Up to 25% [1] of the colorectal cancer (CRC) patients initially are diagnosed with synchronous liver metastasis and less frequently with lung metastasis [2-5]. In addition, despite radical surgery accompanied by drug treatment, locally advanced CRC frequently develops metachronous metastasis mostly within the first three years after first-line treatment [6, 7]. The obvious need for more efficient treatment strategies to fight metastatic CRC is reflected by an increasing number of drugs and combination therapies available. For example, recent approval was obtained for TAS-102 [8], ramucirumab [9], aflibercept [10] or regorafenib [11, 12]. Furthermore, three immunotherapy options, namely pembrolizumab [13], nivolumab and the combination nivolumab plus ipilimumab [14] are approved for metastatic colorectal cancer patients.

However, treatment with checkpoint inhibitors is restricted to the small fraction of MSI-high/dMMR selected CRC patients [15]. Currently an increasing number of predictive biomarkers independent of the MMR status for immune therapy are being discussed, such as tumor mutation burden (TMB), specific gene expression signatures, PD-L1 expression, the microbiome and immunophenotyping [16]. Nevertheless, some patients who fulfil these selection criteria do not respond to immunotherapy. Conversely, there are patients without any of these criteria revealing a good response to checkpoint inhibitors [17]. This discrepancy underscores the need of predictive factors allowing precise selection of cancer patients for immunotherapy.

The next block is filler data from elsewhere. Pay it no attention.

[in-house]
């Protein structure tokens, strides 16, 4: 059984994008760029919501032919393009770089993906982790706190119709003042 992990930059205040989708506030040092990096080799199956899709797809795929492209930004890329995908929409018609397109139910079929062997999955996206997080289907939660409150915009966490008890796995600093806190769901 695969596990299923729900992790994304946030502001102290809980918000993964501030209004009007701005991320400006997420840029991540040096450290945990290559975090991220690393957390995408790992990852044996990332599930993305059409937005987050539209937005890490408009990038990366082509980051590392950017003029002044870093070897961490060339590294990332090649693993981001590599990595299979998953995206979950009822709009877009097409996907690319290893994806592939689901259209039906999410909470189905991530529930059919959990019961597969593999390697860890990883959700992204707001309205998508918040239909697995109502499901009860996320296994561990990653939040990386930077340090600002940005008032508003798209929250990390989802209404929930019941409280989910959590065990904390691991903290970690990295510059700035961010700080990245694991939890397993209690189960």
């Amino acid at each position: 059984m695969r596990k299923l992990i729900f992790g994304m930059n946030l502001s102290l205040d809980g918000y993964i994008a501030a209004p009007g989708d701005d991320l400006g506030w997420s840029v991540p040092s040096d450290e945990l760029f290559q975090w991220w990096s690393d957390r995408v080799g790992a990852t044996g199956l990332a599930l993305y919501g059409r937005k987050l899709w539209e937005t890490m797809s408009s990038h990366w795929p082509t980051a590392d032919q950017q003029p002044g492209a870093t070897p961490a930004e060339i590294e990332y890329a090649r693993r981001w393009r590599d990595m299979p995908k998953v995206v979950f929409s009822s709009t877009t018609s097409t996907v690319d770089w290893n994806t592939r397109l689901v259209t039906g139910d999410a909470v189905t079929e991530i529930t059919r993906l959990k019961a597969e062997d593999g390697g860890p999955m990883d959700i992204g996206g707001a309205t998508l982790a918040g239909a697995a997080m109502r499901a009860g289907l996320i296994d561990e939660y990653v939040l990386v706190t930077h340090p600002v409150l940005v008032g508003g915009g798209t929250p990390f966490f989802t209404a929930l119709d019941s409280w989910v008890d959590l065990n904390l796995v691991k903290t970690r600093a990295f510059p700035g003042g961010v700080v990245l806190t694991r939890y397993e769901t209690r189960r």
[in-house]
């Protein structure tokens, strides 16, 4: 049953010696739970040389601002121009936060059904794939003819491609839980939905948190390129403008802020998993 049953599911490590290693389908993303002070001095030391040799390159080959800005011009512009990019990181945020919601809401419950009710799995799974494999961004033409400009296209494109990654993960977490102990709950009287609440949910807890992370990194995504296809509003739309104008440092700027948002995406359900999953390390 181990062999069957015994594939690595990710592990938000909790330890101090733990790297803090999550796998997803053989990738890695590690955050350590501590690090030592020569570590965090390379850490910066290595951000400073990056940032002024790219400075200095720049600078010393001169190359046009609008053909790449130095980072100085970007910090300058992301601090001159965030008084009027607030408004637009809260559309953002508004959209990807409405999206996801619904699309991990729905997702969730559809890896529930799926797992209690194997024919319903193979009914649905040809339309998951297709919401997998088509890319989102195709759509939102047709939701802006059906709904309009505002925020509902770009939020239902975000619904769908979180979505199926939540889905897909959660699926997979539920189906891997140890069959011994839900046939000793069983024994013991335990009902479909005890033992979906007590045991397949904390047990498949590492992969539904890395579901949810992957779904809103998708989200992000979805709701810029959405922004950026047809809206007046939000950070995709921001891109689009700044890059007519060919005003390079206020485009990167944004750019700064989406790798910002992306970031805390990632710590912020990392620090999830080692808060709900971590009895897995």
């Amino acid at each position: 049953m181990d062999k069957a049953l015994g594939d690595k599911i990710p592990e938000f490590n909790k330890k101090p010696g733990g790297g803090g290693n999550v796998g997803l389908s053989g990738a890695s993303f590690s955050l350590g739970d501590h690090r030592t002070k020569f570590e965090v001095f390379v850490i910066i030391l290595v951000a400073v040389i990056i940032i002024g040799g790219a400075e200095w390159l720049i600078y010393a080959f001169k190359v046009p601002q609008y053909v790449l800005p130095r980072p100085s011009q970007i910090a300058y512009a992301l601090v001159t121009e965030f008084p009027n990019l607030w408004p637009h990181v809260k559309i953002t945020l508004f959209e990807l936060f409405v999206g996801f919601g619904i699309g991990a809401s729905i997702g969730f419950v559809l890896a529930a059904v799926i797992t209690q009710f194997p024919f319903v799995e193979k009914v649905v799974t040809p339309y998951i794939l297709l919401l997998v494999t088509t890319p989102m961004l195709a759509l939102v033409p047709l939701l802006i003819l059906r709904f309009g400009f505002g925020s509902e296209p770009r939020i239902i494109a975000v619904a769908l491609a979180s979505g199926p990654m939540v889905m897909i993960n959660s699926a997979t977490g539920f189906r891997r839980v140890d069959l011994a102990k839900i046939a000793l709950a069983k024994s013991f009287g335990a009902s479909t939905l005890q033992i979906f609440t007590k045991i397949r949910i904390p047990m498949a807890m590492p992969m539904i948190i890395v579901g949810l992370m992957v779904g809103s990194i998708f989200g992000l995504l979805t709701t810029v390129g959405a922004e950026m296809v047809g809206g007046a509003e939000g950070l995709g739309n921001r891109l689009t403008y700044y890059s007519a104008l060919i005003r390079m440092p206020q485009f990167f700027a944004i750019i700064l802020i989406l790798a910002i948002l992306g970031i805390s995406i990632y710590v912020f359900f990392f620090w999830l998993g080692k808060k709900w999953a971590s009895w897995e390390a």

2. Patients and Methods

2.1 Patient cohort

The patient cohort consists of 68 patients with metastatic colorectal cancer, receiving metastasectomy at the Department of General, Visceral, and Transplantation Surgery, Ludwig-University Hospital, LMU Munich, Munich, Germany. From each patient a liver metastasis (LM, n=53) or a lung metastasis (LuM, n=15) was analysed. Double-coded tissues and the corresponding data used in this study were provided by the Biobank of the Department of General, Visceral and Transplant Surgery in Ludwig-Maximilians-University (LMU). This Biobank operates under the administration of the Human Tissue and Cell Research (HTCR) Foundation. The framework of HTCR Foundation, which includes obtaining written informed consent from all donors, has been approved by the ethics commission of the Faculty of Medicine at the LMU (approval number 025-12) as well as the Bavarian State Medical Association (approval number 11142) in Germany.

2.2 Immunohistochemistry